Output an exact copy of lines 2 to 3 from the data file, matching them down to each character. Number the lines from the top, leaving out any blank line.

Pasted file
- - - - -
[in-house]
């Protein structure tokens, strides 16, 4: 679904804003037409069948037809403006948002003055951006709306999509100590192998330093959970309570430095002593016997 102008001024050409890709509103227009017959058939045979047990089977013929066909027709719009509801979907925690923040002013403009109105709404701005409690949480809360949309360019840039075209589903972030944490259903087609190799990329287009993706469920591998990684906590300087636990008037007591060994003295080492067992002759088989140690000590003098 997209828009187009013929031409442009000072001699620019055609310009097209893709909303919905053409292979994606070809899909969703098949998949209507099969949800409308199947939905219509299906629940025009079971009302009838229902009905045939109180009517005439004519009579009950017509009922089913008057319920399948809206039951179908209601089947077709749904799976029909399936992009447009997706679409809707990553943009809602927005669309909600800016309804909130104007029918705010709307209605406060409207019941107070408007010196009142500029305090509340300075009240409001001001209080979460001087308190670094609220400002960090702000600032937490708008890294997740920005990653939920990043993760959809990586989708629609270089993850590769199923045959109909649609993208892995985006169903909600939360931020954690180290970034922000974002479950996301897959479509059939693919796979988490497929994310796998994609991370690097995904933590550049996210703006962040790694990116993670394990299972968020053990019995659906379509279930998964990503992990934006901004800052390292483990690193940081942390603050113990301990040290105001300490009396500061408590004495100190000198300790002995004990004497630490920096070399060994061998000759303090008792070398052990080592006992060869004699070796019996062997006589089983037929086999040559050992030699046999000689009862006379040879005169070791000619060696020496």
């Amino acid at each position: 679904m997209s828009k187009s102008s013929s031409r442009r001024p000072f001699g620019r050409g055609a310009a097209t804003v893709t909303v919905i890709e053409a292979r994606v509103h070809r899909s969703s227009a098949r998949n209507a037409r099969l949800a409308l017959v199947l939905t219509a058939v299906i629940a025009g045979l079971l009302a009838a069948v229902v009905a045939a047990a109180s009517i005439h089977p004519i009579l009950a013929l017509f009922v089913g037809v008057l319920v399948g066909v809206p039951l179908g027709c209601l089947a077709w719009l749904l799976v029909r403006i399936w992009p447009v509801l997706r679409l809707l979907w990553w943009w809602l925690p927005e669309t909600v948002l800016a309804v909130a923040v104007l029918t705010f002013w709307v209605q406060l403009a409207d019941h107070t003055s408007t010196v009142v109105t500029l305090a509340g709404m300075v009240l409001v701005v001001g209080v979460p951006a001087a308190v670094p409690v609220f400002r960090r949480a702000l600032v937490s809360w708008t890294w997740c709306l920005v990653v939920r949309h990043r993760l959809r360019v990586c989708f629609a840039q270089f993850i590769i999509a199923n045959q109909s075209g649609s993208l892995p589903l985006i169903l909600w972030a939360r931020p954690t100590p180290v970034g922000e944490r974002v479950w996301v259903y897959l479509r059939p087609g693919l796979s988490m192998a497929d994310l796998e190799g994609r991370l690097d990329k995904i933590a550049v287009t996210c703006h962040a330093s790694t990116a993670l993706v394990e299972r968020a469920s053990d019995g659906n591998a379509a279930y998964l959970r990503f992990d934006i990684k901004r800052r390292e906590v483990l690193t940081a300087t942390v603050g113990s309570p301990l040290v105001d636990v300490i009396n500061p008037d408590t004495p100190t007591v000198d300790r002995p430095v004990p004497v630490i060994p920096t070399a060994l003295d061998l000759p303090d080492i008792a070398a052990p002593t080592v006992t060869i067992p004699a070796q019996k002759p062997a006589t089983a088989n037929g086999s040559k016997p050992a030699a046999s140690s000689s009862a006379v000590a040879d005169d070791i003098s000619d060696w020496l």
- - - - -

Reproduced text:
């Protein structure tokens, strides 16, 4: 679904804003037409069948037809403006948002003055951006709306999509100590192998330093959970309570430095002593016997 102008001024050409890709509103227009017959058939045979047990089977013929066909027709719009509801979907925690923040002013403009109105709404701005409690949480809360949309360019840039075209589903972030944490259903087609190799990329287009993706469920591998990684906590300087636990008037007591060994003295080492067992002759088989140690000590003098 997209828009187009013929031409442009000072001699620019055609310009097209893709909303919905053409292979994606070809899909969703098949998949209507099969949800409308199947939905219509299906629940025009079971009302009838229902009905045939109180009517005439004519009579009950017509009922089913008057319920399948809206039951179908209601089947077709749904799976029909399936992009447009997706679409809707990553943009809602927005669309909600800016309804909130104007029918705010709307209605406060409207019941107070408007010196009142500029305090509340300075009240409001001001209080979460001087308190670094609220400002960090702000600032937490708008890294997740920005990653939920990043993760959809990586989708629609270089993850590769199923045959109909649609993208892995985006169903909600939360931020954690180290970034922000974002479950996301897959479509059939693919796979988490497929994310796998994609991370690097995904933590550049996210703006962040790694990116993670394990299972968020053990019995659906379509279930998964990503992990934006901004800052390292483990690193940081942390603050113990301990040290105001300490009396500061408590004495100190000198300790002995004990004497630490920096070399060994061998000759303090008792070398052990080592006992060869004699070796019996062997006589089983037929086999040559050992030699046999000689009862006379040879005169070791000619060696020496």
């Amino acid at each position: 679904m997209s828009k187009s102008s013929s031409r442009r001024p000072f001699g620019r050409g055609a310009a097209t804003v893709t909303v919905i890709e053409a292979r994606v509103h070809r899909s969703s227009a098949r998949n209507a037409r099969l949800a409308l017959v199947l939905t219509a058939v299906i629940a025009g045979l079971l009302a009838a069948v229902v009905a045939a047990a109180s009517i005439h089977p004519i009579l009950a013929l017509f009922v089913g037809v008057l319920v399948g066909v809206p039951l179908g027709c209601l089947a077709w719009l749904l799976v029909r403006i399936w992009p447009v509801l997706r679409l809707l979907w990553w943009w809602l925690p927005e669309t909600v948002l800016a309804v909130a923040v104007l029918t705010f002013w709307v209605q406060l403009a409207d019941h107070t003055s408007t010196v009142v109105t500029l305090a509340g709404m300075v009240l409001v701005v001001g209080v979460p951006a001087a308190v670094p409690v609220f400002r960090r949480a702000l600032v937490s809360w708008t890294w997740c709306l920005v990653v939920r949309h990043r993760l959809r360019v990586c989708f629609a840039q270089f993850i590769i999509a199923n045959q109909s075209g649609s993208l892995p589903l985006i169903l909600w972030a939360r931020p954690t100590p180290v970034g922000e944490r974002v479950w996301v259903y897959l479509r059939p087609g693919l796979s988490m192998a497929d994310l796998e190799g994609r991370l690097d990329k995904i933590a550049v287009t996210c703006h962040a330093s790694t990116a993670l993706v394990e299972r968020a469920s053990d019995g659906n591998a379509a279930y998964l959970r990503f992990d934006i990684k901004r800052r390292e906590v483990l690193t940081a300087t942390v603050g113990s309570p301990l040290v105001d636990v300490i009396n500061p008037d408590t004495p100190t007591v000198d300790r002995p430095v004990p004497v630490i060994p920096t070399a060994l003295d061998l000759p303090d080492i008792a070398a052990p002593t080592v006992t060869i067992p004699a070796q019996k002759p062997a006589t089983a088989n037929g086999s040559k016997p050992a030699a046999s140690s000689s009862a006379v000590a040879d005169d070791i003098s000619d060696w020496l």